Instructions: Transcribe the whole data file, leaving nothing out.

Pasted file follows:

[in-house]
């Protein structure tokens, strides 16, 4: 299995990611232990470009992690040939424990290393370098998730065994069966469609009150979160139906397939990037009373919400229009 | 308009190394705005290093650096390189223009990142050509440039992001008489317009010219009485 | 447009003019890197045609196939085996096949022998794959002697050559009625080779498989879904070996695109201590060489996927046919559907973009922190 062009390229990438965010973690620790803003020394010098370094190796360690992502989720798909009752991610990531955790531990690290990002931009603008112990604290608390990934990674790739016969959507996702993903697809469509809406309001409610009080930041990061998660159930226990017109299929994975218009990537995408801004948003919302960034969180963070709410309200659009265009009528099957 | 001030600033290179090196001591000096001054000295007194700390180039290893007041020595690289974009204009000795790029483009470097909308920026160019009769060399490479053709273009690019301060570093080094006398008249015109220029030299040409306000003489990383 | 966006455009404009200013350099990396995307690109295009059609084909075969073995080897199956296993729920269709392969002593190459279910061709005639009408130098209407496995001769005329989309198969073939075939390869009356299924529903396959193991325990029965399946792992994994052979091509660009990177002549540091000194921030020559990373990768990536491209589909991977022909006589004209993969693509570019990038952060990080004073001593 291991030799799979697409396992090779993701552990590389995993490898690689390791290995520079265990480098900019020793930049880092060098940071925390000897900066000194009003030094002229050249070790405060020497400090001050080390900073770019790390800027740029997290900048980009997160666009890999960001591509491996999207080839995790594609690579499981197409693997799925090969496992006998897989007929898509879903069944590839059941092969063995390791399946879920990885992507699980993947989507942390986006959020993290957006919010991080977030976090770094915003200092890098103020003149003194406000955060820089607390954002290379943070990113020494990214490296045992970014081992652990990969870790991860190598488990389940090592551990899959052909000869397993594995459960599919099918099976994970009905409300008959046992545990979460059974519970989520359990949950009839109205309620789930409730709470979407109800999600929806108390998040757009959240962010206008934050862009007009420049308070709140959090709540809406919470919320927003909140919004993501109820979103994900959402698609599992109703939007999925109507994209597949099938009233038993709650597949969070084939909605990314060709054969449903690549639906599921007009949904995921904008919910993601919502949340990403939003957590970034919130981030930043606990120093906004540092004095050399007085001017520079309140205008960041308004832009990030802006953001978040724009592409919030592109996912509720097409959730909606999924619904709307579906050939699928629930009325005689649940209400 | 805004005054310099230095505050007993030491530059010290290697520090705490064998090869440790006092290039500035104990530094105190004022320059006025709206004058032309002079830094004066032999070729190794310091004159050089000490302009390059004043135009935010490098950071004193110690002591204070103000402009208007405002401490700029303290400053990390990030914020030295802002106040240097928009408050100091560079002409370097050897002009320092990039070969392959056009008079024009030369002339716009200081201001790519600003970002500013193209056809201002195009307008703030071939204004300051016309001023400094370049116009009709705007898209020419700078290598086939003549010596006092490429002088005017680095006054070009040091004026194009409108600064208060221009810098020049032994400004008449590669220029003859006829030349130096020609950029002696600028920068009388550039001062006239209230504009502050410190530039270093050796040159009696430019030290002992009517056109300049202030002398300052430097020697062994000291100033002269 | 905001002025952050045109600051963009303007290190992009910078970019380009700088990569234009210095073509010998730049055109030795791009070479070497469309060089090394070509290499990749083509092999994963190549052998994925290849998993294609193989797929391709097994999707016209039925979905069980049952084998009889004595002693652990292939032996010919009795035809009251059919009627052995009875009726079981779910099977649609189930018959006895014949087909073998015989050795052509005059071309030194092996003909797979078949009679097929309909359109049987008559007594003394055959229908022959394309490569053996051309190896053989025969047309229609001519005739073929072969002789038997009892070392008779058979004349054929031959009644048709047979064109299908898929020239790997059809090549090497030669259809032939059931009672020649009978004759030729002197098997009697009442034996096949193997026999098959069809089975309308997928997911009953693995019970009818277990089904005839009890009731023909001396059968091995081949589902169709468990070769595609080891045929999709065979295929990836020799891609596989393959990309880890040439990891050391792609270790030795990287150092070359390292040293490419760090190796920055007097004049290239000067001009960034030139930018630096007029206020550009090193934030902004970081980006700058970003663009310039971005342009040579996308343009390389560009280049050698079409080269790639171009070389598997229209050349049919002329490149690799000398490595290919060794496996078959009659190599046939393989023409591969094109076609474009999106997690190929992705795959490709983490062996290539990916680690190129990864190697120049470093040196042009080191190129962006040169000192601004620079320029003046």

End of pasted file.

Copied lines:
[in-house]
């Protein structure tokens, strides 16, 4: 299995990611232990470009992690040939424990290393370098998730065994069966469609009150979160139906397939990037009373919400229009 | 308009190394705005290093650096390189223009990142050509440039992001008489317009010219009485 | 447009003019890197045609196939085996096949022998794959002697050559009625080779498989879904070996695109201590060489996927046919559907973009922190 062009390229990438965010973690620790803003020394010098370094190796360690992502989720798909009752991610990531955790531990690290990002931009603008112990604290608390990934990674790739016969959507996702993903697809469509809406309001409610009080930041990061998660159930226990017109299929994975218009990537995408801004948003919302960034969180963070709410309200659009265009009528099957 | 001030600033290179090196001591000096001054000295007194700390180039290893007041020595690289974009204009000795790029483009470097909308920026160019009769060399490479053709273009690019301060570093080094006398008249015109220029030299040409306000003489990383 | 966006455009404009200013350099990396995307690109295009059609084909075969073995080897199956296993729920269709392969002593190459279910061709005639009408130098209407496995001769005329989309198969073939075939390869009356299924529903396959193991325990029965399946792992994994052979091509660009990177002549540091000194921030020559990373990768990536491209589909991977022909006589004209993969693509570019990038952060990080004073001593 291991030799799979697409396992090779993701552990590389995993490898690689390791290995520079265990480098900019020793930049880092060098940071925390000897900066000194009003030094002229050249070790405060020497400090001050080390900073770019790390800027740029997290900048980009997160666009890999960001591509491996999207080839995790594609690579499981197409693997799925090969496992006998897989007929898509879903069944590839059941092969063995390791399946879920990885992507699980993947989507942390986006959020993290957006919010991080977030976090770094915003200092890098103020003149003194406000955060820089607390954002290379943070990113020494990214490296045992970014081992652990990969870790991860190598488990389940090592551990899959052909000869397993594995459960599919099918099976994970009905409300008959046992545990979460059974519970989520359990949950009839109205309620789930409730709470979407109800999600929806108390998040757009959240962010206008934050862009007009420049308070709140959090709540809406919470919320927003909140919004993501109820979103994900959402698609599992109703939007999925109507994209597949099938009233038993709650597949969070084939909605990314060709054969449903690549639906599921007009949904995921904008919910993601919502949340990403939003957590970034919130981030930043606990120093906004540092004095050399007085001017520079309140205008960041308004832009990030802006953001978040724009592409919030592109996912509720097409959730909606999924619904709307579906050939699928629930009325005689649940209400 | 805004005054310099230095505050007993030491530059010290290697520090705490064998090869440790006092290039500035104990530094105190004022320059006025709206004058032309002079830094004066032999070729190794310091004159050089000490302009390059004043135009935010490098950071004193110690002591204070103000402009208007405002401490700029303290400053990390990030914020030295802002106040240097928009408050100091560079002409370097050897002009320092990039070969392959056009008079024009030369002339716009200081201001790519600003970002500013193209056809201002195009307008703030071939204004300051016309001023400094370049116009009709705007898209020419700078290598086939003549010596006092490429002088005017680095006054070009040091004026194009409108600064208060221009810098020049032994400004008449590669220029003859006829030349130096020609950029002696600028920068009388550039001062006239209230504009502050410190530039270093050796040159009696430019030290002992009517056109300049202030002398300052430097020697062994000291100033002269 | 905001002025952050045109600051963009303007290190992009910078970019380009700088990569234009210095073509010998730049055109030795791009070479070497469309060089090394070509290499990749083509092999994963190549052998994925290849998993294609193989797929391709097994999707016209039925979905069980049952084998009889004595002693652990292939032996010919009795035809009251059919009627052995009875009726079981779910099977649609189930018959006895014949087909073998015989050795052509005059071309030194092996003909797979078949009679097929309909359109049987008559007594003394055959229908022959394309490569053996051309190896053989025969047309229609001519005739073929072969002789038997009892070392008779058979004349054929031959009644048709047979064109299908898929020239790997059809090549090497030669259809032939059931009672020649009978004759030729002197098997009697009442034996096949193997026999098959069809089975309308997928997911009953693995019970009818277990089904005839009890009731023909001396059968091995081949589902169709468990070769595609080891045929999709065979295929990836020799891609596989393959990309880890040439990891050391792609270790030795990287150092070359390292040293490419760090190796920055007097004049290239000067001009960034030139930018630096007029206020550009090193934030902004970081980006700058970003663009310039971005342009040579996308343009390389560009280049050698079409080269790639171009070389598997229209050349049919002329490149690799000398490595290919060794496996078959009659190599046939393989023409591969094109076609474009999106997690190929992705795959490709983490062996290539990916680690190129990864190697120049470093040196042009080191190129962006040169000192601004620079320029003046």